4 out of 5 Stars!
Seeing it’s summertime, I’m using this opportunity to kick back with some lighter reading. I love Neil Gaiman and his hilariously smart writing style, but didn’t want something too morbid (aka American Gods or Good Omens). So I picked up one of his YA collaborations.
Joey Harker isn’t a hero.
In fact, he’s the kind of guy who gets lost in his own house.
But then one day, Joey gets really lost. He walks straight out of his world and into another dimension.
Joey’s walk between the worlds makes him prey to two terrible forces, armies of magic and science who will do anything to harness his power to travel between dimensions.
When he sees the evil those forces are capable of, Joey makes the only possible choice: to join an army of his own, an army of versions of himself from different dimensions who all share his amazing power and who are all determined to fight to save the worlds.
Master storyteller Neil Gaiman and Emmy Award-winning science-fiction writer Michael Reaves team up to create a dazzling tale of magic, science, honor, and the destiny of one very special boy and all the others like him.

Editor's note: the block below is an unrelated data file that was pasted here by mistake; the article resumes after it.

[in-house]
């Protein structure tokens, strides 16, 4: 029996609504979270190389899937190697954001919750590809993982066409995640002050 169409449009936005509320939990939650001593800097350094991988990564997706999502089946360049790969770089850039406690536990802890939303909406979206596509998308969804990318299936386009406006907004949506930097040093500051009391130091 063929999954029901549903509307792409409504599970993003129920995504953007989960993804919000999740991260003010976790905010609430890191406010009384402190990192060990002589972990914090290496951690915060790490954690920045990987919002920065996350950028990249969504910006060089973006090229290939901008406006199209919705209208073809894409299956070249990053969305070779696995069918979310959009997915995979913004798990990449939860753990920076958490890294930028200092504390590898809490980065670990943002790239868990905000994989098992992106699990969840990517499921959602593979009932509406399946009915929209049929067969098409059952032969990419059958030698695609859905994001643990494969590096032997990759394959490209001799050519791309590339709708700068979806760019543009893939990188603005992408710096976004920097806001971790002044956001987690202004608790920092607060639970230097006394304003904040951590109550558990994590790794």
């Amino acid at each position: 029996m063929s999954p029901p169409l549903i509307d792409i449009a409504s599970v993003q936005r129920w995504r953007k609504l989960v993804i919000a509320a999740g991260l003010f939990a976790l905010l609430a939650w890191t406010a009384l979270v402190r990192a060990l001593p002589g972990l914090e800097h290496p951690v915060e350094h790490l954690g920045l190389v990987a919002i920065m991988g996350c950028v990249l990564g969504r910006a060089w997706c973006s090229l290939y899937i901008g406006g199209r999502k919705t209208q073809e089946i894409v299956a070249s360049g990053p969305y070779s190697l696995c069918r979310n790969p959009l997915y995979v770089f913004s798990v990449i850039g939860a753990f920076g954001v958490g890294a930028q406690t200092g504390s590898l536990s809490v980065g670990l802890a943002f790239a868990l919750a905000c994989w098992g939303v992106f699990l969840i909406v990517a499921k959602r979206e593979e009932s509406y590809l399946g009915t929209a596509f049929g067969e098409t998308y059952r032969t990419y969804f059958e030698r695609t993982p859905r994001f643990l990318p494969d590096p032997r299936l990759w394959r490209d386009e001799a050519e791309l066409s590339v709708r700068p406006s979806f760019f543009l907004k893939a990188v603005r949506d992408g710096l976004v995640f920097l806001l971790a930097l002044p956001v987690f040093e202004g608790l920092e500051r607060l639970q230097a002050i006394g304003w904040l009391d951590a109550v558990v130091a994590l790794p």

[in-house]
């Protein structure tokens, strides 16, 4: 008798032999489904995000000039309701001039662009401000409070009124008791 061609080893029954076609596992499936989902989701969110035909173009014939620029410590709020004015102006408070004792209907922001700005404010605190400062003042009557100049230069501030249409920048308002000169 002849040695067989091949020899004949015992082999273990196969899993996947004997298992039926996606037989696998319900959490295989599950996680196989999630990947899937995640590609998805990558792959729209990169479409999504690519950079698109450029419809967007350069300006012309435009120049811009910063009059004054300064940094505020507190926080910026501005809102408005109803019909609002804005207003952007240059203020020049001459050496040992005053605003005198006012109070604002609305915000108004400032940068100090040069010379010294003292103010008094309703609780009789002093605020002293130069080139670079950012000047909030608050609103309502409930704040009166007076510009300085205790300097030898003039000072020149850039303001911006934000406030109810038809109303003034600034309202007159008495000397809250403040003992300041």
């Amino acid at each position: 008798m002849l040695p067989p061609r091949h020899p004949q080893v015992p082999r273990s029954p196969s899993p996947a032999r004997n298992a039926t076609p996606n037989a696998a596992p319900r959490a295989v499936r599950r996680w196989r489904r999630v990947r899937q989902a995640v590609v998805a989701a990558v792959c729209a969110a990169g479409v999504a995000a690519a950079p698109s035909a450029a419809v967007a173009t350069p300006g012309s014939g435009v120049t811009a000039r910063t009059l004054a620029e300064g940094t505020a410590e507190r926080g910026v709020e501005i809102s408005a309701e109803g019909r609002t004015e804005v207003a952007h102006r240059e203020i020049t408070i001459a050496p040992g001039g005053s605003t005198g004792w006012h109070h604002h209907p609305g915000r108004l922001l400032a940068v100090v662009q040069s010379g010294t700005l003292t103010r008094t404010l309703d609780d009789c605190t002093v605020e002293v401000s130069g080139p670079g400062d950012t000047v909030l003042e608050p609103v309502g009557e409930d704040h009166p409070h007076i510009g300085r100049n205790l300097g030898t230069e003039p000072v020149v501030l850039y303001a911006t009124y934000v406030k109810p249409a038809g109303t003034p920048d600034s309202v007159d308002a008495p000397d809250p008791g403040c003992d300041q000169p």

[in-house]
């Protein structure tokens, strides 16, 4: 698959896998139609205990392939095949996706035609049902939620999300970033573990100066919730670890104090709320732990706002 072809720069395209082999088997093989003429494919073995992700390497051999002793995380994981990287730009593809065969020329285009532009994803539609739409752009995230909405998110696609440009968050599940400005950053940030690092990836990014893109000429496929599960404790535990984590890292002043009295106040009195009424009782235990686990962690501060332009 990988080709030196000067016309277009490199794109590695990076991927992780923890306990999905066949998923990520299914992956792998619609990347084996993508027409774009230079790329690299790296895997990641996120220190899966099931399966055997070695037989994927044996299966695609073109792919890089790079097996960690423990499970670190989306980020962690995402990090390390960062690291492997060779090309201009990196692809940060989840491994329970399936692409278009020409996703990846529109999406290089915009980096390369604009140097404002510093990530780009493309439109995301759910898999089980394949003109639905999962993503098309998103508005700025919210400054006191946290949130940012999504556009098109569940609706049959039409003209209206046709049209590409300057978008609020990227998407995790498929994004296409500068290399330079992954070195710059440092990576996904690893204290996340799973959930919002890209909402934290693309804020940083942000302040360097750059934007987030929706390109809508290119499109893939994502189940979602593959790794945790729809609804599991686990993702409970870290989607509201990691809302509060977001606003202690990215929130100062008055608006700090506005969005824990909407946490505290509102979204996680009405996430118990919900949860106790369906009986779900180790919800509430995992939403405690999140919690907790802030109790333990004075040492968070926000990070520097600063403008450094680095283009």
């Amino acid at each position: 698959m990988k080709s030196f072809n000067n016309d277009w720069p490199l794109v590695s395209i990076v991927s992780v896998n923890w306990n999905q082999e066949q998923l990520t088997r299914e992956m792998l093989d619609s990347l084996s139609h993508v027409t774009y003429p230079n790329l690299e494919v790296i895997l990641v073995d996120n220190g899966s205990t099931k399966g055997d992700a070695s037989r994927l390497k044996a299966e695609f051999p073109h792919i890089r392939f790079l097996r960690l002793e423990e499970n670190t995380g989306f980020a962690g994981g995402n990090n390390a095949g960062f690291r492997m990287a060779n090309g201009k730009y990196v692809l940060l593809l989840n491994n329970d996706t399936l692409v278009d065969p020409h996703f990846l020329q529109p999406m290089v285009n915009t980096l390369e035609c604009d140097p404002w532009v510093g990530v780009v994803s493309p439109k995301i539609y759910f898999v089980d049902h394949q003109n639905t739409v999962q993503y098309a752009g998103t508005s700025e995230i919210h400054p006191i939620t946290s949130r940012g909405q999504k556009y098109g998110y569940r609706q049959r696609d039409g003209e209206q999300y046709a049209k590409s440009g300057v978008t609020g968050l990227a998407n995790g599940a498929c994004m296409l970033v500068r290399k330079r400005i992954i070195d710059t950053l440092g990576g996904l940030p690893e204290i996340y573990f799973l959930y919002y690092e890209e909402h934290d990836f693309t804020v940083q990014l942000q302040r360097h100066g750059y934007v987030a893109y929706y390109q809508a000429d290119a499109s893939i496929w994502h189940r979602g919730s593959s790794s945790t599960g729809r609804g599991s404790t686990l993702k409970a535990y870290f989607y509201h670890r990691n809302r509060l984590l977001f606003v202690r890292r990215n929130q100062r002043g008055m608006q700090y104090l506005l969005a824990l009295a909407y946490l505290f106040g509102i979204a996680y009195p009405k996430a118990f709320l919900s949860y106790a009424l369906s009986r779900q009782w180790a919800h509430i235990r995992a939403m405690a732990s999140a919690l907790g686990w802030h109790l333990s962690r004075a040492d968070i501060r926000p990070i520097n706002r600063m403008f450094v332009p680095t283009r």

The premise for this one had me hooked from the get go: the ongoing inter-dimensional battle between the forces of magic and technology. And what better way to fight such a battle than with an army made up of yourself–or at least several alternate reality versions of yourself.
As always, Neil Gaiman manages to create an insane yet relatable reality for readers, though the writing style isn’t his norm (probably because of the collaboration with Reaves). The imagery is psychedelic bordering on psychotic, spanning multiple dimensions through time and space. It was interesting how the existence of ultra-futuristic society melded with magic throughout this novel, a great blend of science fiction and fantasy. Although some of the heroes and villains were kitschy and over-the-top, they were interesting and fun.
I found this novel categorized under young adult, but I’d claim that it’s more appropriate for middle grade readers. There are several situations that are kind of forced and contrived, with too many strange coincidences. But overall, the friendships and adventure make this an exciting yet easy to read novel, enjoyable for a wide age range (including adults). But be aware, this book still has several scenes of mild violence including the deaths of several characters.
Overall, I really enjoyed InterWorld and give it 4 out of 5 Stars! If you’re looking for an easy summer read and don’t mind if it’s a bit “hokey”, then give this one a shot 🙂
Happy Summer Reading!